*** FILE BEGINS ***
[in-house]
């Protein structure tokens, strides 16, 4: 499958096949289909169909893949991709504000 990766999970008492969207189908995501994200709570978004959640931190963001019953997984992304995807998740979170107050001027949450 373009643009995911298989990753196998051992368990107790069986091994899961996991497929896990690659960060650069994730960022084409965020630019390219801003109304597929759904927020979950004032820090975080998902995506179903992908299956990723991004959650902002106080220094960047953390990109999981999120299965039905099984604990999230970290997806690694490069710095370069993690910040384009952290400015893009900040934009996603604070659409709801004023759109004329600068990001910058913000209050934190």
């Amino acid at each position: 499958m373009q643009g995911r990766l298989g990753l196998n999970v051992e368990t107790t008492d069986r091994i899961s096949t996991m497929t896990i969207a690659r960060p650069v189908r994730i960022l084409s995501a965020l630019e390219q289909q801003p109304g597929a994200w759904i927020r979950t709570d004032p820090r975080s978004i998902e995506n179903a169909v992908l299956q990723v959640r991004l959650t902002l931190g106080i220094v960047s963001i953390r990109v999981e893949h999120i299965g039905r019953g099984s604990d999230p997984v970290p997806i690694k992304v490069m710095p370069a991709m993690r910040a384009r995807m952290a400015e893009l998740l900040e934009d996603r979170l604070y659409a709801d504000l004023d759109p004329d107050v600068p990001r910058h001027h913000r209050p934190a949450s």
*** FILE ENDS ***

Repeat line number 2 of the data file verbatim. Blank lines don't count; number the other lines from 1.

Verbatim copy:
């Protein structure tokens, strides 16, 4: 499958096949289909169909893949991709504000 990766999970008492969207189908995501994200709570978004959640931190963001019953997984992304995807998740979170107050001027949450 373009643009995911298989990753196998051992368990107790069986091994899961996991497929896990690659960060650069994730960022084409965020630019390219801003109304597929759904927020979950004032820090975080998902995506179903992908299956990723991004959650902002106080220094960047953390990109999981999120299965039905099984604990999230970290997806690694490069710095370069993690910040384009952290400015893009900040934009996603604070659409709801004023759109004329600068990001910058913000209050934190």